A court in Cameroon has jailed for life the former head of the defunct national carrier Camair, Yves Michel Fotso, on conviction of embezzling almost US$56 million.
Fotso, already sentenced to 25 years behind bars in a separate graft case, “took the rap for life,” said a source close to the Special Criminal Tribunal, set up in the central African country to try major corruption cases.
The judges “found Mr Fotso guilty of embezzling 32.4 billion CFA francs” when he was chief executive of the airline, whose full name was Cameroon Airlines, from 2000 to 2003.
Fotso created three front companies to rent aircraft to the airline when the planes had already been purchased outright with public funds.
The judges also found Fotso guilty of making fraudulent withdrawals of funds from a Camair account at the Commercial Bank of Cameroon (CBC).
The tycoon consistently protested his innocence. In February, his lawyers decided to boycott hearings at the special tribunal, denouncing procedural irregularities.
President Paul Biya, who has ruled since 1982 over a state rated highly corrupt by Transparency International, had called on Fotso to save the foundering airline in 2000.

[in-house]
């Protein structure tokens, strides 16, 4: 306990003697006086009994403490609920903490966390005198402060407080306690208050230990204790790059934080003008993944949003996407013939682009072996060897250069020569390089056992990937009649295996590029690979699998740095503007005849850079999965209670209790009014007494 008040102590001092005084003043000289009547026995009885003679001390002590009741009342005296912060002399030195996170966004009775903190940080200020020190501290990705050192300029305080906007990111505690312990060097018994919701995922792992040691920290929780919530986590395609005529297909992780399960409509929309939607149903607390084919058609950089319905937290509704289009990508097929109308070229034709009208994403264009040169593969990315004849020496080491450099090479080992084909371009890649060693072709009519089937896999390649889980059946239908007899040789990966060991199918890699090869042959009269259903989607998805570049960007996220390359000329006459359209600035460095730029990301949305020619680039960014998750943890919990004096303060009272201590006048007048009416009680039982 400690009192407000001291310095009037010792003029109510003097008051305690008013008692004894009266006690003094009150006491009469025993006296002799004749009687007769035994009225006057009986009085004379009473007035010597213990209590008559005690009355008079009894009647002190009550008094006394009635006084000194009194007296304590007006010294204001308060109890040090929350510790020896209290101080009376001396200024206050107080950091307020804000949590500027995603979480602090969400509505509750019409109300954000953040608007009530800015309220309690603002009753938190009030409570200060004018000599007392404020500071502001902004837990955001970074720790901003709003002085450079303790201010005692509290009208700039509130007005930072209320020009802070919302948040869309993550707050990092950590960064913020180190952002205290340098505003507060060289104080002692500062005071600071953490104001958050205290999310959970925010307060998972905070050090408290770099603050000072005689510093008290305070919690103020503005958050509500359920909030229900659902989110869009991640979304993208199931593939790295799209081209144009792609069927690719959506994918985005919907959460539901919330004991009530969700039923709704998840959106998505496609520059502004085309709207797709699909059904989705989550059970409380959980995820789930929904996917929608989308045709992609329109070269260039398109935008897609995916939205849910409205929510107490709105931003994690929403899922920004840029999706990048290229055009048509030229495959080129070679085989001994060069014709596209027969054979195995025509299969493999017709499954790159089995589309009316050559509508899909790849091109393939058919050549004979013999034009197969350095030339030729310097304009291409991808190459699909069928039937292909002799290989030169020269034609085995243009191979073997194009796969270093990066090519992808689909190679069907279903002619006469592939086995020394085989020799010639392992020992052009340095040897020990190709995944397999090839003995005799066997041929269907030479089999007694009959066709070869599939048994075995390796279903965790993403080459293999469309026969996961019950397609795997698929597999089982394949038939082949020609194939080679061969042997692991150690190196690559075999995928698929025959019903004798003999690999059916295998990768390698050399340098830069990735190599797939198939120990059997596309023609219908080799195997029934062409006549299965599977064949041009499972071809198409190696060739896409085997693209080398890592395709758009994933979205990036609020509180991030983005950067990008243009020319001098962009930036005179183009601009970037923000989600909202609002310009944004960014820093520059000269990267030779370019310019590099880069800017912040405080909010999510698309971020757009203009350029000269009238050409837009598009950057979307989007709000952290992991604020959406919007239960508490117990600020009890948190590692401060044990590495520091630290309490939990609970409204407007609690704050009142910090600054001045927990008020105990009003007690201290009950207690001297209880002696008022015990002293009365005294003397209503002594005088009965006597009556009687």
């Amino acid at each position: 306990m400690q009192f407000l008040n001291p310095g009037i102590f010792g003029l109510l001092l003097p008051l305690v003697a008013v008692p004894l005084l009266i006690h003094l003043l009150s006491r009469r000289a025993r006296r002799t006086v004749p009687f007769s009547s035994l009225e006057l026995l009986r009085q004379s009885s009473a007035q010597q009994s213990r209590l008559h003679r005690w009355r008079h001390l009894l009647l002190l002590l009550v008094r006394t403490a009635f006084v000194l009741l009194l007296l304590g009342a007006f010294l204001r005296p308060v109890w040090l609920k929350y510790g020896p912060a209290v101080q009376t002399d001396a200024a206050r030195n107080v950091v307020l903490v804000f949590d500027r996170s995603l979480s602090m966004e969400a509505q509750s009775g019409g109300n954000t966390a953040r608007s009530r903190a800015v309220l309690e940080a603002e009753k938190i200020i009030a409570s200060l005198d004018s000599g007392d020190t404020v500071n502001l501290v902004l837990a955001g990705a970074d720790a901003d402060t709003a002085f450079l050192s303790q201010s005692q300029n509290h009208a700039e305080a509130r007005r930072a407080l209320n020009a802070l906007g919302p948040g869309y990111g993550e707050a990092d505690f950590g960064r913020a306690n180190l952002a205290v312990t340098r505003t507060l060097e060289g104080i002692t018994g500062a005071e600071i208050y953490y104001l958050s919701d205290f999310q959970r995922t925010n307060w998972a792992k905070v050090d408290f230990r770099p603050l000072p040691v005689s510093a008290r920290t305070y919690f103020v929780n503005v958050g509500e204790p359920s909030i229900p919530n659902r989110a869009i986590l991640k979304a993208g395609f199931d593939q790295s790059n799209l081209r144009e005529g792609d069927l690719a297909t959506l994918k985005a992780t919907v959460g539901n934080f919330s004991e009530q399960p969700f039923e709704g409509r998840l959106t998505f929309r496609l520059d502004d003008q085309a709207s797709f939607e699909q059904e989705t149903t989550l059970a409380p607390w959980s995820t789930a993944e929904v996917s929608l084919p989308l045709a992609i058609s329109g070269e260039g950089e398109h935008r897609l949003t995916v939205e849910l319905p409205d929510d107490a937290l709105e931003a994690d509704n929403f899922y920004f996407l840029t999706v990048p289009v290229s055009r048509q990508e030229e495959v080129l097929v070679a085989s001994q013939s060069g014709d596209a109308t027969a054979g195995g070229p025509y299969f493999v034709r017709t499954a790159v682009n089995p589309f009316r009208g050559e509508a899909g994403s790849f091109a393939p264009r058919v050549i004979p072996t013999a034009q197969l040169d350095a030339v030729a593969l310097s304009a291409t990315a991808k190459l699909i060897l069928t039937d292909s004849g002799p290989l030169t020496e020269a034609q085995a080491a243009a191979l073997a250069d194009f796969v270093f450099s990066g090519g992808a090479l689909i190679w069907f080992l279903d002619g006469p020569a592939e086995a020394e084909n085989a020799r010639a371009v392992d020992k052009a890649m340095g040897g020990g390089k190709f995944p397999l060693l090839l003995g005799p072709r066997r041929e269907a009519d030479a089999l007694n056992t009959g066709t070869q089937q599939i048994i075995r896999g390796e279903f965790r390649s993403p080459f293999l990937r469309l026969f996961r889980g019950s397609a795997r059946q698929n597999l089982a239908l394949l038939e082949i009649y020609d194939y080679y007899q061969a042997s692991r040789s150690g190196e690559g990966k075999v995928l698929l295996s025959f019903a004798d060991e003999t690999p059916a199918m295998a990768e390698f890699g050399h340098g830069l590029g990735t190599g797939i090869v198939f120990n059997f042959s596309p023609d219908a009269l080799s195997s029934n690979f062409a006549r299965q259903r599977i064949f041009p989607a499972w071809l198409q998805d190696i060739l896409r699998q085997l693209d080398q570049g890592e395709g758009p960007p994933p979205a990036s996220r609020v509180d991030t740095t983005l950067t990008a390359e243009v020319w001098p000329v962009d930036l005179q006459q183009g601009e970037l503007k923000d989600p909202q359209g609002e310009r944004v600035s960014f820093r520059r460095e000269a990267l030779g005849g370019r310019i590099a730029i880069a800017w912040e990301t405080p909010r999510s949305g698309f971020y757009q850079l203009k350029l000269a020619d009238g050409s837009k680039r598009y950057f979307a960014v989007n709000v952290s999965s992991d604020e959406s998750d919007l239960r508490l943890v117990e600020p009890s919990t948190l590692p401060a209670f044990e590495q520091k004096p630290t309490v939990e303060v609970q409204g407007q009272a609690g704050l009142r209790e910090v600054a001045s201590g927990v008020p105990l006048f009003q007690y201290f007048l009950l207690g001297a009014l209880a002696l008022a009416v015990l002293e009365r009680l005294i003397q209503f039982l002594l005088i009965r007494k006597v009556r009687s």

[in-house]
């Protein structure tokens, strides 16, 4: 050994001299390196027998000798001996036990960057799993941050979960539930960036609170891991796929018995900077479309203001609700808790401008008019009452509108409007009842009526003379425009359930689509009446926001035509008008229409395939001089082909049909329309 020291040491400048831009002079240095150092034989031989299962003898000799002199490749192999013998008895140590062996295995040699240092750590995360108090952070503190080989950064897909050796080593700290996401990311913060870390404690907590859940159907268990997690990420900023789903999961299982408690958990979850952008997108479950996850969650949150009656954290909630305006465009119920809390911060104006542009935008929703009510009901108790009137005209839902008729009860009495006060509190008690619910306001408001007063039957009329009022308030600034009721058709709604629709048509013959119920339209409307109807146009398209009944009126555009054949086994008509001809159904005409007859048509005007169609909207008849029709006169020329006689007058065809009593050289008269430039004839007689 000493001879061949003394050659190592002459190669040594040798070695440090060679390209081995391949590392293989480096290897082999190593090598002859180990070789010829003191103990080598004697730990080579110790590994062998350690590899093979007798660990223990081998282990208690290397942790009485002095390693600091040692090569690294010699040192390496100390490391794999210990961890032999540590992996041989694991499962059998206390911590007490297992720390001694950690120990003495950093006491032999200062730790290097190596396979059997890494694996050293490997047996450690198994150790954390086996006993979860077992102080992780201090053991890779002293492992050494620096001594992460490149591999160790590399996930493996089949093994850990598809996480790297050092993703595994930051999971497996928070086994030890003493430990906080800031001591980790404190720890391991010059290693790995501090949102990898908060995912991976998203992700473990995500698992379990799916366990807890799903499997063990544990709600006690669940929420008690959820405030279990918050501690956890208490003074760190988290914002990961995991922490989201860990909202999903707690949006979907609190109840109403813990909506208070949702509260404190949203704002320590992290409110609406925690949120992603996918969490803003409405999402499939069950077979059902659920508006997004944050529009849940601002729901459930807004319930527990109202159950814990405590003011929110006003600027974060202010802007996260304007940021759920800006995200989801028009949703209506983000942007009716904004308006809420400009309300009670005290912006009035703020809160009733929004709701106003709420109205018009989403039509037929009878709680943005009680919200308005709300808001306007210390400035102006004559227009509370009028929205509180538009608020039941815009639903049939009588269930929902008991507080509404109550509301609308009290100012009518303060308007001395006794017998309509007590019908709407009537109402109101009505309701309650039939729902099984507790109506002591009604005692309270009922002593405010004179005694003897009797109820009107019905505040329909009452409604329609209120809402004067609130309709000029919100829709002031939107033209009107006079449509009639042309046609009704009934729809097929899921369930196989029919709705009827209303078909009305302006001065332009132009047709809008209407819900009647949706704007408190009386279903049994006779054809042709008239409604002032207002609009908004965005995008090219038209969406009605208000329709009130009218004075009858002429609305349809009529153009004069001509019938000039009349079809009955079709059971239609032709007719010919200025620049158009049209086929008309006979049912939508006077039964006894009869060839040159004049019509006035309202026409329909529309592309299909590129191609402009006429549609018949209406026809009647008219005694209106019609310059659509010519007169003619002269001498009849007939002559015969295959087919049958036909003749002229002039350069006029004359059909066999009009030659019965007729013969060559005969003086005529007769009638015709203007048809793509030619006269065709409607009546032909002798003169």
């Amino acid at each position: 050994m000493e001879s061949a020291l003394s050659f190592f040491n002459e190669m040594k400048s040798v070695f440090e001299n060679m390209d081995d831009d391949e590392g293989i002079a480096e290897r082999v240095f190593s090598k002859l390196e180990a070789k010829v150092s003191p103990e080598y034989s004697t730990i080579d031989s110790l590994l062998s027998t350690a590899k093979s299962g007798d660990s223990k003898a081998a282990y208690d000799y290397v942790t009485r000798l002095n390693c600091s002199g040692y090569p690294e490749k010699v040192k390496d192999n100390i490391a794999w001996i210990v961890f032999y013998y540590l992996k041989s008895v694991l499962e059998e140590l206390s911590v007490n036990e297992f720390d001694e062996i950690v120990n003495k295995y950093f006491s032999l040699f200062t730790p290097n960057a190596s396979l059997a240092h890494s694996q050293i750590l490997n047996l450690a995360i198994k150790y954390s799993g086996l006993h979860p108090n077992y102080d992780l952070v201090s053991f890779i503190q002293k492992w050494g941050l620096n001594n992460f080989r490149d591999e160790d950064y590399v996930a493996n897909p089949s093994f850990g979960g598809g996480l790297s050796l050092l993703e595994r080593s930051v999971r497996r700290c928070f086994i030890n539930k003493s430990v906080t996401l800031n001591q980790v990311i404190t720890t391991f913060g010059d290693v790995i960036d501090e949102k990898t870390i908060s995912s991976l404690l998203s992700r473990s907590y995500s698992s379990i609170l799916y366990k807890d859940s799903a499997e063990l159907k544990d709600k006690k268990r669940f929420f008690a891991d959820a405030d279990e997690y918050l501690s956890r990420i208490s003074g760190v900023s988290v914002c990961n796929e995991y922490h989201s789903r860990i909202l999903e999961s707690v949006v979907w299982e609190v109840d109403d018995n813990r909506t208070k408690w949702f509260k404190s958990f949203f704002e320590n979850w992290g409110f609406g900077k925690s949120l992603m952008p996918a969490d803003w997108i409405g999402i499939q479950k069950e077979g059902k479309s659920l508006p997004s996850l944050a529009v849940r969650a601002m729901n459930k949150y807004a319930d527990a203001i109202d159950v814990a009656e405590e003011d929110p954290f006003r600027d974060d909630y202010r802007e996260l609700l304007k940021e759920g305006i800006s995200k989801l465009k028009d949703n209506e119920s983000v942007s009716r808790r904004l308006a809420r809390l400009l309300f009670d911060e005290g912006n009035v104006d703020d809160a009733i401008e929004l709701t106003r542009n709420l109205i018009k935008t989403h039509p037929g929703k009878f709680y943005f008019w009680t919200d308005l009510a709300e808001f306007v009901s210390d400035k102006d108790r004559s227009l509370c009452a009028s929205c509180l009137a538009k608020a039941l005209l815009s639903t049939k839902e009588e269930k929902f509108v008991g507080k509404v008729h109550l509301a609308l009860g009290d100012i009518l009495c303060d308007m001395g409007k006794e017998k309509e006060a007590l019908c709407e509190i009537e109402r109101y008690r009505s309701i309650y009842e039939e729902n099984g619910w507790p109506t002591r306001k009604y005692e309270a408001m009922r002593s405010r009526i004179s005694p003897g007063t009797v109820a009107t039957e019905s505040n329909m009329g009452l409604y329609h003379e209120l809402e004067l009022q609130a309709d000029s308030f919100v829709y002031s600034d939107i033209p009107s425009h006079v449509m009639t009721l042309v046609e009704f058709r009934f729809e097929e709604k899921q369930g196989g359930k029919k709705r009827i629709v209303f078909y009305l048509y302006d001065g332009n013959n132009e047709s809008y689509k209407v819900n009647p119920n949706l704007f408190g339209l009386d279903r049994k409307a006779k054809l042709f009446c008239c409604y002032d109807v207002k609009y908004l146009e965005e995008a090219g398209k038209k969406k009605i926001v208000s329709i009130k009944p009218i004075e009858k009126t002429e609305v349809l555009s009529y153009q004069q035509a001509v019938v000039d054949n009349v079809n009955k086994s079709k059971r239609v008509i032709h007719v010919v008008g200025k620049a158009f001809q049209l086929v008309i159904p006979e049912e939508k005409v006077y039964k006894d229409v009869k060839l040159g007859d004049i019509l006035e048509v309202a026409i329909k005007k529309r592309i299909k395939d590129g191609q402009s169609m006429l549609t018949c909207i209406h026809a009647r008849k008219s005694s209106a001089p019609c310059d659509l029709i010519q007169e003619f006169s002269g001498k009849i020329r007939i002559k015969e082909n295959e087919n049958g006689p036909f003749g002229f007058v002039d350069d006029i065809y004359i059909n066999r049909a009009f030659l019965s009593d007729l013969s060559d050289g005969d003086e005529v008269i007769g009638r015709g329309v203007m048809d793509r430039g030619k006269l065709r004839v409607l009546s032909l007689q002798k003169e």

Instead, the businessman used his position to increase his already considerable wealth and became embroiled in several scandals concerning his management of Camair.
Imprisoned since December 2010, Fotso was given a 25-year jail sentence in September 2012, together with a former top aide to Biya, Marafa Hamidou Yaya.
The pair were found guilty of embezzling US$29 million that Cameroon paid in 2001 for a presidential plane in a deal that fell through.
Fotso became a target of the “Sparrowhawk” anti-corruption campaign launched in 2006 under strong pressure from Cameroon’s foreign donor partners. A large number of people, including other heads of state-owned firms and former government ministers, have been arrested.
The Cameroonian government put Camair into liquidation in 2005, before launching Camair-Co, which is also confronted with serious financial great difficulties.